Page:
Introduction to Dinosaurs
Introduction to Dinosaurs
The Mesozoic Era
The Mesozoic Era was between 250 and 65 million years ago and is split into three periods, known as the Triassic, the Jurassic and the Cretaceous.
Triassic Period (250 – 200 million years ago)
During the Triassic Period there were no continents only one single landmass called Pangaea. It was covered by large deserts, as the climate was exceptionally dry and hot. There would have been no polar ice caps. The plant and animal life would have been very similar, and mainly consisted of those that thrive in hot climates such as cacti and reptiles, whose kidneys are excellent at conserving water and skin is less porous than mammal skin, so perspire less in extreme heat. Before the Triassic Period, the dominant land reptiles were archosaurs (ruling lizards) and therapsids (mammal-like reptiles). These reptiles evolved into the first dinosaurs. But for over twenty million years after the first dinosaurs appeared the most fearsome reptiles were crocodiles. Towards the end of the Triassic period, a series of volcanic eruptions and earthquakes split Pangaea slowly into two smaller land masses, divided by what is known today as the Atlantic Ocean. This affected the climate and vegetation that could survive, which in turn influenced the dinosaurs’ evolution.
Jurassic Period (200 – 145 million years ago)
When Pangaea split into two it created two continents. The southern most continent was called Gondwana and the northern most continent was called Laurasia. However, similarities in the fossils found during the Jurassic period suggest there were probably land bridges between these two land masses. The new ocean would have caused an increase in rainfall. But the climate would have still been warmer than it is now, due to high amounts of carbon dioxide in the atmosphere. The discovery of fossil fuels, indicate plants such as ferns and forests of tall conifer trees grew over vast areas. The changes in the environment and climate caused many large land animals to become extinct – but dinosaurs survived. They evolved into a wide variety of different forms and increased in numbers. The bountiful plant supply encouraged the emergence of enormous herbivore sauropods, such as the Brachiosaurus and Diplodocus. These were the largest animals ever to walk the Earth. By the end of the Jurassic period their herds would have dominated the landscape.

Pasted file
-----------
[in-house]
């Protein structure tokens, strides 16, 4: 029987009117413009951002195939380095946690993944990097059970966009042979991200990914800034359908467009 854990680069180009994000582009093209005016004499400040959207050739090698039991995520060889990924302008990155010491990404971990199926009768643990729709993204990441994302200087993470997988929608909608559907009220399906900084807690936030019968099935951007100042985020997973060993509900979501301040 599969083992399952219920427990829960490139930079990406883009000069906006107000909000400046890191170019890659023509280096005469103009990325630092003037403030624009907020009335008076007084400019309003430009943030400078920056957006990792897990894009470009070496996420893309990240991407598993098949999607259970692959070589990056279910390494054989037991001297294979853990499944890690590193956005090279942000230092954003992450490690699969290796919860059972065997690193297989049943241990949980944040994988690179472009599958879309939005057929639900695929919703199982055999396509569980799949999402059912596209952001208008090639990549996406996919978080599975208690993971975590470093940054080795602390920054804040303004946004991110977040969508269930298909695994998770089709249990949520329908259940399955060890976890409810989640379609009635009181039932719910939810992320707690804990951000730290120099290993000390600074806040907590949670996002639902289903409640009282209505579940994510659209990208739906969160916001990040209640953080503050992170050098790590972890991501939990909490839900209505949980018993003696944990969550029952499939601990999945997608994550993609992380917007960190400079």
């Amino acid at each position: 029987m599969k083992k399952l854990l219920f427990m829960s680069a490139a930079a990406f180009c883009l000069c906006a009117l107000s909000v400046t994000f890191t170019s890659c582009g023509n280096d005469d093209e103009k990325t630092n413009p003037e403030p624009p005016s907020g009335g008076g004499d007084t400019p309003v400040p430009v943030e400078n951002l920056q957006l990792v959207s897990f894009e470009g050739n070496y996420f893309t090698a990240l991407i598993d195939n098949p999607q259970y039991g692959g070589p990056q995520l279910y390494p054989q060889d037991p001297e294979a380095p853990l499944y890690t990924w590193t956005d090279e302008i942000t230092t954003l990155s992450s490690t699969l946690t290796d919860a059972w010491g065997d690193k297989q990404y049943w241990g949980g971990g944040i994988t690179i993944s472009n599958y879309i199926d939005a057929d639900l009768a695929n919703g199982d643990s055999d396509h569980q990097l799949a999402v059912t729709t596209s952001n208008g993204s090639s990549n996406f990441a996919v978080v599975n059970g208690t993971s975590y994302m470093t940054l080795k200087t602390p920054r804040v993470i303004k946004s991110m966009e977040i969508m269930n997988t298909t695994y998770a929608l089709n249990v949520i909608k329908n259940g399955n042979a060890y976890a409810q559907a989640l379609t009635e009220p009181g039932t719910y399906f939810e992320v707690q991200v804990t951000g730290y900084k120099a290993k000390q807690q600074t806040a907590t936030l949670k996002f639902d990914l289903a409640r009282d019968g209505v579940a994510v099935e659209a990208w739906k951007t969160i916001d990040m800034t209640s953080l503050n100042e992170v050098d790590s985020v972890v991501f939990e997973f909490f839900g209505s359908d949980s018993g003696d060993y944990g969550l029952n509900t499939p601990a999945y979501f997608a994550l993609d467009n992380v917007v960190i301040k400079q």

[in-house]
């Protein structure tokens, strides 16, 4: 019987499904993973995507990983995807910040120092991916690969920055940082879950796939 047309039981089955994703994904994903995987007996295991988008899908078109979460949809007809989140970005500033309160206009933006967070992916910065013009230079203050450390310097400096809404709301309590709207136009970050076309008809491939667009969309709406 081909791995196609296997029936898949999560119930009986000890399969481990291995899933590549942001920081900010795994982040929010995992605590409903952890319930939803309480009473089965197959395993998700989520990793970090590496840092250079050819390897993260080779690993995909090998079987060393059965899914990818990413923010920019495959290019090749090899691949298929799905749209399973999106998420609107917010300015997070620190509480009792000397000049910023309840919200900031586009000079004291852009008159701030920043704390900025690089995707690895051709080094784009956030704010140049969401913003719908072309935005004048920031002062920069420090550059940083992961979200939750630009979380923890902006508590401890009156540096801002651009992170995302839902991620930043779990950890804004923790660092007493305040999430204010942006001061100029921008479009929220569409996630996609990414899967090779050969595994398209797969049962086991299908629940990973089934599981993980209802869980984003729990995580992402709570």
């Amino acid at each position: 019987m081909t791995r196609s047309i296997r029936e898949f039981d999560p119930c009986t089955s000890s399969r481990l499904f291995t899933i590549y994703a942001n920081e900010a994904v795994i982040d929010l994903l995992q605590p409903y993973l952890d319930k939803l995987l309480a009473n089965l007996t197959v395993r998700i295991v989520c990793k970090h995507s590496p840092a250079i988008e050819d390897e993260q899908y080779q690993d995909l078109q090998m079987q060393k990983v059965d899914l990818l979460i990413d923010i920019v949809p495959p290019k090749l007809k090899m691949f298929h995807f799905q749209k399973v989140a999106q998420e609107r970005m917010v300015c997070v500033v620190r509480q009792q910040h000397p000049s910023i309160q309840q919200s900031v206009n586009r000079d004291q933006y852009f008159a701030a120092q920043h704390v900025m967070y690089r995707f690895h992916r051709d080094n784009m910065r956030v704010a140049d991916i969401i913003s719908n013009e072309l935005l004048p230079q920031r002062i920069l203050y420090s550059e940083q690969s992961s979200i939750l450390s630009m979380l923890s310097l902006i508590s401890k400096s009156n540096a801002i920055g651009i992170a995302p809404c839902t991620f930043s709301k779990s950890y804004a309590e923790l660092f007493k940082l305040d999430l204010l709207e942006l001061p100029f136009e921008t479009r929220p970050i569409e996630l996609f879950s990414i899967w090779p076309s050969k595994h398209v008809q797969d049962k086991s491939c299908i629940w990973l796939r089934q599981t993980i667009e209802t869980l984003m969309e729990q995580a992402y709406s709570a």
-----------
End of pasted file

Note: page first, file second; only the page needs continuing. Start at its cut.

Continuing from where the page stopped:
Cretaceous Period (145 – 65 million years ago)
The word Cretaceous comes from the Latin word ‘creta’ meaning chalk. This is because during the Cretaceous period, the sea levels rose and fell, causing single-celled algae to repeatedly flourish and die. Their skeletons would sink to the seabed, forming chalk. The seas separated the land into some of the continents we know today, although they are in different positions. Europe was made up of lots of small islands. The separation of the land masses saw a boost in evolution. Dinosaurs evolved independently in different regions of the world, becoming more diverse. Other groups of organisms also diversified. The first snakes evolved, as well as the first flowering plants. Various insect groups evolved, including bees, which helped to increase the spread of these flowering plants. Mammals evolved into ground dwellers, tree climbers and predators capable of killing small dinosaurs.